Brandon Jacobs lobbies for Burress

ALBANY, N.Y. -- Brandon Jacobs finally met with reporters for the first time in training camp and the New York Giants running back had a message for all to see.

"Free 17 Let Him Ball Out."

The white T-shirt Jacobs made was a message to free his old friend and former teammate Plaxico Burress from jail and let him play.

"You won't see that anywhere unless you go and get it made just like I did," Jacobs said of one of his best friends. "We talked once a week before camp started. I'm just hoping for the best for him and his family. Hopefully he can get out and continue his career."

Burress applied for work release last month for the second time during his prison sentence. He originally applied for work release in November, but it was denied by the New York Department of Correctional Services because of the nature of his crime.

The program would allow him to spend some portion of his sentence at home.

If Burress were let out on work release, he would be eligible to sign with any NFL team.

Giants general manager Jerry Reese has said the team will keep its options open with Burress, who will turn 33 on Thursday.

But there is some question whether the New York Department of Correctional Services would allow him to work outside of New York.

"It would be in the discretion of the board. They take each case on an individual basis," Ben Brafman, Burress' attorney, said in a telephone interview with The Associated Press on Monday.

Commissioner Roger Goodell ruled shortly after Burress was sent to prison that his suspension would be lifted and he would be reinstated and eligible to sign with a team upon the completion of his sentence.

Burress carried a loaded handgun into a Manhattan nightclub in late November 2008. It went off and he was wounded in the leg, causing him to miss the rest of the season.

The T-shirt wasn't the only message Jacobs delivered on Monday. The running back said he is feeling really good and fast after a new offseason training approach and that he is ready to redeem himself after a disappointing injury-marred season.

What remains to be seen is how many carries will be divided up between Jacobs and Ahmad Bradshaw. Jacobs, the longtime starter, has watched his good friend curiously receive the first carry in many of the practices in camp.

"I have no idea," Jacobs said of why Bradshaw has been getting the first snap. "I don't know the reason, I really don't know anything about it. I'm just out here to try and help us win. No matter who gets the first carry or what, I'm still there and I'm not dead, so we still have a chance to win it."

After watching all of their running backs suffer injuries last year, the Giants want to revive their rushing attack and Jacobs will have to put the power back in their power ground game.

But the Giants also say they will utilize more than just Jacobs and Bradshaw. Backups D.J. Ware and Andre Brown -- both coming off their own surgeries last year -- could see snaps on third downs as the Giants look toward duplicating the success the defending champion Saints had with a three-back rotation last season with Pierre Thomas, Mike Bell and Reggie Bush.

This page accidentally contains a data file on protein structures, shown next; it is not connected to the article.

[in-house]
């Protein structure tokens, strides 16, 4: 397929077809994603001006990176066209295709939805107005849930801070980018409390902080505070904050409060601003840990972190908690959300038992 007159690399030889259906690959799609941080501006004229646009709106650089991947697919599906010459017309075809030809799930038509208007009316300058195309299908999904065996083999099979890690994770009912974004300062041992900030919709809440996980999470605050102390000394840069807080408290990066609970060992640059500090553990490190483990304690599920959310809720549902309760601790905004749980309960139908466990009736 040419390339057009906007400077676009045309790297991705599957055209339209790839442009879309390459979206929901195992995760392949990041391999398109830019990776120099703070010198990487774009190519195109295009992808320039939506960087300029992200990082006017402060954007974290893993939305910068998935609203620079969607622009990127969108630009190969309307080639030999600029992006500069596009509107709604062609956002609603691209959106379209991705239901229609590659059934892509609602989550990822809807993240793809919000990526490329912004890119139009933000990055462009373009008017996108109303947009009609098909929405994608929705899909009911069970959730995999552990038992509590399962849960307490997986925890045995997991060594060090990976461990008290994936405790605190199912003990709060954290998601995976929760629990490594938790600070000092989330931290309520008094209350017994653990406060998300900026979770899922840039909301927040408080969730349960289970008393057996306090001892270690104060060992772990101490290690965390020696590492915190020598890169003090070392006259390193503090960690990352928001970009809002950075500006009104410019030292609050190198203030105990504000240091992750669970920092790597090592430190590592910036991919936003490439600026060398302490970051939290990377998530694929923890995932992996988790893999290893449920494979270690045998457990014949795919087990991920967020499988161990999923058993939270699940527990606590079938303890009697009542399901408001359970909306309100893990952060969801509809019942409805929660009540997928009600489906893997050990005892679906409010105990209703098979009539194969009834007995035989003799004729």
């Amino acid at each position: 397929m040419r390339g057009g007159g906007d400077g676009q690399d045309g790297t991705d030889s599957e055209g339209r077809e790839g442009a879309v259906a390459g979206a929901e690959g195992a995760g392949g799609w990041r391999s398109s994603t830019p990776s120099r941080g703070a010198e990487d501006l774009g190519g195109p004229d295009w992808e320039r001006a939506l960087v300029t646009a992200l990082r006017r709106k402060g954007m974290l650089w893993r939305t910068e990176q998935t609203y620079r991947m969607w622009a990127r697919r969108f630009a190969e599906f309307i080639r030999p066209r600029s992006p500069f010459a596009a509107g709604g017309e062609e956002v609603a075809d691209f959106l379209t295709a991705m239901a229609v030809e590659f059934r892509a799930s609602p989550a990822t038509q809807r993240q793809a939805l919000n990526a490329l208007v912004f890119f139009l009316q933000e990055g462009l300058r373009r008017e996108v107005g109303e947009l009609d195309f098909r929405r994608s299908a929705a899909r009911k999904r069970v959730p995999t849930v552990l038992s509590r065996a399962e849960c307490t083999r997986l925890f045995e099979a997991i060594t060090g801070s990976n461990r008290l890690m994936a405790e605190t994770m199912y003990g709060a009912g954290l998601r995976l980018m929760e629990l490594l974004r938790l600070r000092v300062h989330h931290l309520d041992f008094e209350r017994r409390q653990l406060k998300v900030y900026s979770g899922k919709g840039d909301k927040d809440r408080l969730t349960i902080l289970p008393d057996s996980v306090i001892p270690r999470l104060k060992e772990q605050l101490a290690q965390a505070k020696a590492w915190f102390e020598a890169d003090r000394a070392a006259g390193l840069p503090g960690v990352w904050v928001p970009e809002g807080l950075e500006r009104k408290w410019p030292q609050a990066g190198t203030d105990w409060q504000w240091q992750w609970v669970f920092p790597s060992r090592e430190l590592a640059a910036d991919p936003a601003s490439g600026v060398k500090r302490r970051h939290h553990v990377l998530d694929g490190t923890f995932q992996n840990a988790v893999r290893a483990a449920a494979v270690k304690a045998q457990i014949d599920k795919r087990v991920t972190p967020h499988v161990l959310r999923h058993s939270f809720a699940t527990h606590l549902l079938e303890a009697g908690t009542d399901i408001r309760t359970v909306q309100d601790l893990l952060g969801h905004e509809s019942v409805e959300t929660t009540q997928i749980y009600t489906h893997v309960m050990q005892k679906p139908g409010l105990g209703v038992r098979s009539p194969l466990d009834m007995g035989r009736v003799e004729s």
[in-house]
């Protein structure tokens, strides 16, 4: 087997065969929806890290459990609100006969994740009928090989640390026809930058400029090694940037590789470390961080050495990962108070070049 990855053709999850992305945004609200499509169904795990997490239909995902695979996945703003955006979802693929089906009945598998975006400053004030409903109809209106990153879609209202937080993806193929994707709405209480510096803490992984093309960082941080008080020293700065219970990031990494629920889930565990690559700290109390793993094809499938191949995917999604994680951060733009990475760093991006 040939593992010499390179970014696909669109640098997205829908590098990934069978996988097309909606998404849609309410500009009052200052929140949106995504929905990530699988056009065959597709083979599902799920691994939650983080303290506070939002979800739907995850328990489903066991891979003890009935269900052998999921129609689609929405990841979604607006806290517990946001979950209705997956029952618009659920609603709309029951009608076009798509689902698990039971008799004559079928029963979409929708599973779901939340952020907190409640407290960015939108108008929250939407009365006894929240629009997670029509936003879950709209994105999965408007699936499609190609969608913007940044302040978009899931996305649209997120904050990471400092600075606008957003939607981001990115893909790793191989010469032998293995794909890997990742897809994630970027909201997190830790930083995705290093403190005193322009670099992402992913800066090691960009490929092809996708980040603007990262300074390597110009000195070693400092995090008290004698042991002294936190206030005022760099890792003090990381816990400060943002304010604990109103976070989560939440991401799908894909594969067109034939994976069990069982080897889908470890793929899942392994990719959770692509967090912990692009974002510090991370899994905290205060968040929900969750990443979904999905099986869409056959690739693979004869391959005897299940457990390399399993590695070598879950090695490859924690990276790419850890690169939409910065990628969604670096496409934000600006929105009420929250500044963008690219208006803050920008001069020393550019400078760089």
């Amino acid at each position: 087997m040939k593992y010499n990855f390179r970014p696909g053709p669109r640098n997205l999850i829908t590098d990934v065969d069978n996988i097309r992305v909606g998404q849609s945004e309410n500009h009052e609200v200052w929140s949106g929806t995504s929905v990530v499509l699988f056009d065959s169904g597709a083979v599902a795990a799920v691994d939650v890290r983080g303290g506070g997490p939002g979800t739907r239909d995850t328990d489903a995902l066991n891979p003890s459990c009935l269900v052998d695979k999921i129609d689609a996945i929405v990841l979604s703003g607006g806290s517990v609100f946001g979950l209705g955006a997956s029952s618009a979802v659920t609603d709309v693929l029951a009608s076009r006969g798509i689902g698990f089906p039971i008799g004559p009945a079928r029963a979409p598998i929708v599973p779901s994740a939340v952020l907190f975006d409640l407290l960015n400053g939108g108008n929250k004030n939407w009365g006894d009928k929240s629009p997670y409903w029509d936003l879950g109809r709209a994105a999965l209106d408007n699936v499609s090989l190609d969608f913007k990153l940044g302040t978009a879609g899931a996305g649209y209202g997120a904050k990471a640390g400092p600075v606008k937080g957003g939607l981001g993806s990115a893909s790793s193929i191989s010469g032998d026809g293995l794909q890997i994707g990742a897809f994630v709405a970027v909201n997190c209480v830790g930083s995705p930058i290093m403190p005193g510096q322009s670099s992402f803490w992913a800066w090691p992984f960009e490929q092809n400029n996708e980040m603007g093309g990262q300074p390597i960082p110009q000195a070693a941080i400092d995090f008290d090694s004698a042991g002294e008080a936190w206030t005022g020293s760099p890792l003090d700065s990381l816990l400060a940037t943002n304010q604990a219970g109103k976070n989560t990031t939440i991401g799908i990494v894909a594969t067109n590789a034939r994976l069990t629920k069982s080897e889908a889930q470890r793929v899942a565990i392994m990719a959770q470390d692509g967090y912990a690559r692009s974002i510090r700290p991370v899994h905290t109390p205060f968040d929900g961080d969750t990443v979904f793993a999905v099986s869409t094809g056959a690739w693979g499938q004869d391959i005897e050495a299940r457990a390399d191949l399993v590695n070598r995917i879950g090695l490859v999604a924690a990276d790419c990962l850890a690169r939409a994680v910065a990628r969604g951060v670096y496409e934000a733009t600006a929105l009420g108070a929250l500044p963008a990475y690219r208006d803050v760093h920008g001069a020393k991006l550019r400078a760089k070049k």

Tom Coughlin urged reporters not to read into who is getting the first carry as an indication of how the depth chart stands. Running backs coach Jerald Ingram said there will be plenty of situational action for his backs.

"Well no one is really the starting running back," Ingram said. "We are not going to get hung up on who is the starting running back. It is who does what when that play is called. Just like we saw with the New Orleans Saints a year ago, we are going to put that guy, who does what best, in that situation. We are trying to spread it out there so that everybody understands they have a role in the game plan and kind of go from there. It will be based on who we play against."

After being slowed by a knee injury all season and finishing with just 835 yards and five touchdowns, Jacobs had offseason surgery and opted to change his offseason workout routine. Instead of getting stronger and doing all the dead lifts and power lifts, Jacobs focused on increasing his flexibility and mobility with more core work and hip exercises.

"I feel better this year than I have felt since my third year in the league," said Jacobs, who is entering his sixth season. "I feel really good."

"I just realized that all the strength stuff isn't benefitting me," he continued. "I came out of the womb strong. I don't need that. I didn't look to build strength. I just looked to maintain strength. I just need to be more flexible."

Bradshaw said he is feeling great after undergoing offseason surgery on both of his feet and ankle.
Jacobs and Bradshaw are suitemates and the two have been talking nightly about how they are going to be a potent combo again after the Giants failed to post a 1,000-yard rusher for the first time in seven years.

"Every night we sit there, we play 'Call of Duty' [video game] and talk about us coming back and being a force that we need to be," Jacobs said. "We want to be up in the top two or three of the league, where we have always been. We built a house on the top of the hill. We need to go back and knock at that door, and New Orleans better let us in again."

Ohm Youngmisuk covers the Giants for ESPNNewYork.com. Follow him on Twitter. Information from The Associated Press was used in this report.

More from ESPNNewYork.com »